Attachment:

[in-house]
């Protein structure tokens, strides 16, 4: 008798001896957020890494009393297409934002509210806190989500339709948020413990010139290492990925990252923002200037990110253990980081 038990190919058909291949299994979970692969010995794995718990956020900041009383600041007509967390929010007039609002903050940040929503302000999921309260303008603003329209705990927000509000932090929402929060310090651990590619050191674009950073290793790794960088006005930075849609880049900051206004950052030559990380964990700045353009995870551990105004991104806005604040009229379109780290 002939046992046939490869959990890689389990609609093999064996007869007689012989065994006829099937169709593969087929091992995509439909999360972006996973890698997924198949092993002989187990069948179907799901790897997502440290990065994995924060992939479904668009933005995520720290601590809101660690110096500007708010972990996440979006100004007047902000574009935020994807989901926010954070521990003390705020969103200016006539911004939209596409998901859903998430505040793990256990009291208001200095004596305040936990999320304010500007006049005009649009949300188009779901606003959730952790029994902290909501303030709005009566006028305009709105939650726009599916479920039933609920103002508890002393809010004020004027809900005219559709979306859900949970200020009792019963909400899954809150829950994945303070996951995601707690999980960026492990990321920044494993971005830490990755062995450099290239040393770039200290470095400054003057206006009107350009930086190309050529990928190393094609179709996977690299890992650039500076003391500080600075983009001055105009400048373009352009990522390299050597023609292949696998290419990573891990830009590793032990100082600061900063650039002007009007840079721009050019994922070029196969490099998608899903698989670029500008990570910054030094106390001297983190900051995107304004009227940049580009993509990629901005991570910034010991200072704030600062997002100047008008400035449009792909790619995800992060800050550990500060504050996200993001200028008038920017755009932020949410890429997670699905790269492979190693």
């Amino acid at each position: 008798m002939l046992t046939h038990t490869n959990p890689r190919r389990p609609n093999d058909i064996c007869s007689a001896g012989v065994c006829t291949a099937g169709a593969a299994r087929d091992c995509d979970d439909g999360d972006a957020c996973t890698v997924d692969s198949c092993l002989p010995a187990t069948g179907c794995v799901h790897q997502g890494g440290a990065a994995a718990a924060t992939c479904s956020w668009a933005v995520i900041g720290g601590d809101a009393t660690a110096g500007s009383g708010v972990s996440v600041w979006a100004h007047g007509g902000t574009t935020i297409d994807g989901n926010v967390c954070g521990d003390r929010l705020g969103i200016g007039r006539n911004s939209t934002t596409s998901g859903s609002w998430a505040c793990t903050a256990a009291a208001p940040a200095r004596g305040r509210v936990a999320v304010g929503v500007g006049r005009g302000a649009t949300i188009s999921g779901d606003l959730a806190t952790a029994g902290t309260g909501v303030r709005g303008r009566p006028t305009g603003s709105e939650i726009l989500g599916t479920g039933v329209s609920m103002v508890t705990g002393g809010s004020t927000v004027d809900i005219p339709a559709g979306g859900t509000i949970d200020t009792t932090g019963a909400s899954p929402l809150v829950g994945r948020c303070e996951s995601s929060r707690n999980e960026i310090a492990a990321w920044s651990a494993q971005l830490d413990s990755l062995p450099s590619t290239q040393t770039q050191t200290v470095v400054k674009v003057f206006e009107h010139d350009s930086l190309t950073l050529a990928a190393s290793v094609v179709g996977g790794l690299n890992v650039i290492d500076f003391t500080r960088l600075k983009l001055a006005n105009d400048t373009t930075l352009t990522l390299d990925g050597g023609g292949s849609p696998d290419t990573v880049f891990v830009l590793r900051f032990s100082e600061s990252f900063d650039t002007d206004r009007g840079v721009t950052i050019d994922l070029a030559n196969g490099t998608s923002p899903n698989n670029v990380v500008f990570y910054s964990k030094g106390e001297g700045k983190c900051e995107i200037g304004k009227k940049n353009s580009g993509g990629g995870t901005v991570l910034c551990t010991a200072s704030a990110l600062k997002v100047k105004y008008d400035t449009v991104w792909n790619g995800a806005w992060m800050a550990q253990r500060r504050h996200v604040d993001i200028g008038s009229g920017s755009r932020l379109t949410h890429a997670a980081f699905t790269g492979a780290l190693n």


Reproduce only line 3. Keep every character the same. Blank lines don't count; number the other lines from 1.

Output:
């Amino acid at each position: 008798m002939l046992t046939h038990t490869n959990p890689r190919r389990p609609n093999d058909i064996c007869s007689a001896g012989v065994c006829t291949a099937g169709a593969a299994r087929d091992c995509d979970d439909g999360d972006a957020c996973t890698v997924d692969s198949c092993l002989p010995a187990t069948g179907c794995v799901h790897q997502g890494g440290a990065a994995a718990a924060t992939c479904s956020w668009a933005v995520i900041g720290g601590d809101a009393t660690a110096g500007s009383g708010v972990s996440v600041w979006a100004h007047g007509g902000t574009t935020i297409d994807g989901n926010v967390c954070g521990d003390r929010l705020g969103i200016g007039r006539n911004s939209t934002t596409s998901g859903s609002w998430a505040c793990t903050a256990a009291a208001p940040a200095r004596g305040r509210v936990a999320v304010g929503v500007g006049r005009g302000a649009t949300i188009s999921g779901d606003l959730a806190t952790a029994g902290t309260g909501v303030r709005g303008r009566p006028t305009g603003s709105e939650i726009l989500g599916t479920g039933v329209s609920m103002v508890t705990g002393g809010s004020t927000v004027d809900i005219p339709a559709g979306g859900t509000i949970d200020t009792t932090g019963a909400s899954p929402l809150v829950g994945r948020c303070e996951s995601s929060r707690n999980e960026i310090a492990a990321w920044s651990a494993q971005l830490d413990s990755l062995p450099s590619t290239q040393t770039q050191t200290v470095v400054k674009v003057f206006e009107h010139d350009s930086l190309t950073l050529a990928a190393s290793v094609v179709g996977g790794l690299n890992v650039i290492d500076f003391t500080r960088l600075k983009l001055a006005n105009d400048t373009t930075l352009t990522l390299d990925g050597g023609g292949s849609p696998d290419t990573v880049f891990v830009l590793r900051f032990s100082e600061s990252f900063d650039t002007d206004r009007g840079v721009t950052i050019d994922l070029a030559n196969g490099t998608s923002p899903n698989n670029v990380v500008f990570y910054s964990k030094g106390e001297g700045k983190c900051e995107i200037g304004k009227k940049n353009s580009g993509g990629g995870t901005v991570l910034c551990t010991a200072s704030a990110l600062k997002v100047k105004y008008d400035t449009v991104w792909n790619g995800a806005w992060m800050a550990q253990r500060r504050h996200v604040d993001i200028g008038s009229g920017s755009r932020l379109t949410h890429a997670a980081f699905t790269g492979a780290l190693n």